Dialogue is a habit of mind that has a profound impact on how we communicate with each other. The following explores how dialogue breaks down our assumptions in order to co-construct new meaning with others.
The “Argument Culture”
Unfortunately, we all live in what the linguist Deborah Tannen has called “the argument culture,” in which people talk over one another, are wedded to their own opinions, and close off opportunities to adjust their thinking. All too often, the result is greater hostility, misinformation, and lack of civility. Therefore it is critical that you distinguish between dialogue and debate and put in place the structures necessary for productive conversations.
Hundreds of effective techniques have been developed to enable people to have meaningful and productive dialogues. The most effective have the following structures and processes in common:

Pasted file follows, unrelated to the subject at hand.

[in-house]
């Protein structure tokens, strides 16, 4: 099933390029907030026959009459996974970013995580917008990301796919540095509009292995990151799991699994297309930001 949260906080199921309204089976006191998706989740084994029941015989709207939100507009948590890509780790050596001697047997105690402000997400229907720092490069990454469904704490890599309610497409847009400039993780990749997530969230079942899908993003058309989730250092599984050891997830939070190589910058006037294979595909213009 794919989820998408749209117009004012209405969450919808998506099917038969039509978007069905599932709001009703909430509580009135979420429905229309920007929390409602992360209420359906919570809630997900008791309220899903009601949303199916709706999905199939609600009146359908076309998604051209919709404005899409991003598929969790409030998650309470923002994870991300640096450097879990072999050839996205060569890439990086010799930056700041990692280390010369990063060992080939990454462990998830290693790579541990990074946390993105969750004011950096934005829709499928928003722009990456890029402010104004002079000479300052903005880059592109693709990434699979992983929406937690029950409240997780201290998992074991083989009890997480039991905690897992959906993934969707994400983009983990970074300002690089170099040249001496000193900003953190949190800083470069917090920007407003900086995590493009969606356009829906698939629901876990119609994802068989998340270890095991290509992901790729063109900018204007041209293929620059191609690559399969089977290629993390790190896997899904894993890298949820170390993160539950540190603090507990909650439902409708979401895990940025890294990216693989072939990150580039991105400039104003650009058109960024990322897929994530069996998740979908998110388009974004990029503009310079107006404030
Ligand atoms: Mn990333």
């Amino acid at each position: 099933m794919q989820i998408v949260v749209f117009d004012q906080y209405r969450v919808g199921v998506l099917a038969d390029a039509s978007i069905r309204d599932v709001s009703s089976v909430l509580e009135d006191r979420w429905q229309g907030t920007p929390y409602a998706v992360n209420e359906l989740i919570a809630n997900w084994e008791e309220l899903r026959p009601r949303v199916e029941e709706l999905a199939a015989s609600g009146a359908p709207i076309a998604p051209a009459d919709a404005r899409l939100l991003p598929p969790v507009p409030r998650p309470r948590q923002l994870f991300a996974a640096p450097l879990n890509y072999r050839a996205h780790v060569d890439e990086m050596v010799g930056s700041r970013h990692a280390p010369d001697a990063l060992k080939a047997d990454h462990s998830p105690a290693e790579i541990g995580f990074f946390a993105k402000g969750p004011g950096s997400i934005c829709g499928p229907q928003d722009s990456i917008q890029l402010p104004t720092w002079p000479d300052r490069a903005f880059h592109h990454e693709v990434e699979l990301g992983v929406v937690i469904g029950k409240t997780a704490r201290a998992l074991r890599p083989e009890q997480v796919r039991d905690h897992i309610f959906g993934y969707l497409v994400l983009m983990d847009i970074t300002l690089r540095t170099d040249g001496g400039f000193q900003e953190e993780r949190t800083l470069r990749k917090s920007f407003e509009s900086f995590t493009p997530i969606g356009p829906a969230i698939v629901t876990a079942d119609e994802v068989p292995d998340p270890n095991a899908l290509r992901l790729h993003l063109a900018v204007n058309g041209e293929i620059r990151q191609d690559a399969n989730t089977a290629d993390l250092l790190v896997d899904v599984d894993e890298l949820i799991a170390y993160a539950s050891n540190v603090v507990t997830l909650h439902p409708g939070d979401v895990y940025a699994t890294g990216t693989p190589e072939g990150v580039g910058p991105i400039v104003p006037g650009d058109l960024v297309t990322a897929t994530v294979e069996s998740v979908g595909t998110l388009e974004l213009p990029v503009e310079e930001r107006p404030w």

- They use ground rules or agreements to create a safe environment in which people are able to express their thoughts and feelings freely. This agreement comes from New Hampshire Listens, a project of the Carsey Institute at the University of NH. This one is from Shaping Our Future Together. These ground rules were created by the National Coalition for Dialogue and Deliberation.
- They use facilitators to guide the discussion and frame the issue at hand, generating thought-provoking questions and providing background information.
- They include people from all sides of an issue, providing a space for people to talk face-to-face in small groups.
- They collect and synthesize what emerged from the dialogue to shape decisions and action plans, perhaps using a template like this one from Everyday Democracy.
Unlike debate, dialogue deepens people’s knowledge and understanding of issues, increases buy-in for decisions, enhances people’s sense of connection and commitment to their communities, and often brings untapped talent and potential into full view.
Check out the The National Coalition on Dialogue and Deliberation’s Engagement Streams Framework to determine which methods of dialogue best fit your goals.